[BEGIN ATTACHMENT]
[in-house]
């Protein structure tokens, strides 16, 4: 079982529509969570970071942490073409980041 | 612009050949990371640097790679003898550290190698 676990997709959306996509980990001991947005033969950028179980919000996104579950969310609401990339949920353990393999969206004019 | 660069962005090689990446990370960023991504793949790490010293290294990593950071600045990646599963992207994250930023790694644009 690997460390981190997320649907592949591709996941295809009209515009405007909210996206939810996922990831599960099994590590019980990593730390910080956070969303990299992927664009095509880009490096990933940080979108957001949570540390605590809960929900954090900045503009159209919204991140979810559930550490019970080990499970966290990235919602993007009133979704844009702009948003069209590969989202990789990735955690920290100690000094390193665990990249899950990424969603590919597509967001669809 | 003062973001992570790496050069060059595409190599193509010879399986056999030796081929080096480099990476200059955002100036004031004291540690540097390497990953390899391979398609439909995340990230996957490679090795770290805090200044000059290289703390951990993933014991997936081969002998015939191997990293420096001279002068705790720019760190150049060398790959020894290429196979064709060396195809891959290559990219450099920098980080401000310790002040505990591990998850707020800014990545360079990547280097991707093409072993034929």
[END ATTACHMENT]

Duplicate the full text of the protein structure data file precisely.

[in-house]
């Protein structure tokens, strides 16, 4: 079982529509969570970071942490073409980041 | 612009050949990371640097790679003898550290190698 676990997709959306996509980990001991947005033969950028179980919000996104579950969310609401990339949920353990393999969206004019 | 660069962005090689990446990370960023991504793949790490010293290294990593950071600045990646599963992207994250930023790694644009 690997460390981190997320649907592949591709996941295809009209515009405007909210996206939810996922990831599960099994590590019980990593730390910080956070969303990299992927664009095509880009490096990933940080979108957001949570540390605590809960929900954090900045503009159209919204991140979810559930550490019970080990499970966290990235919602993007009133979704844009702009948003069209590969989202990789990735955690920290100690000094390193665990990249899950990424969603590919597509967001669809 | 003062973001992570790496050069060059595409190599193509010879399986056999030796081929080096480099990476200059955002100036004031004291540690540097390497990953390899391979398609439909995340990230996957490679090795770290805090200044000059290289703390951990993933014991997936081969002998015939191997990293420096001279002068705790720019760190150049060398790959020894290429196979064709060396195809891959290559990219450099920098980080401000310790002040505990591990998850707020800014990545360079990547280097991707093409072993034929």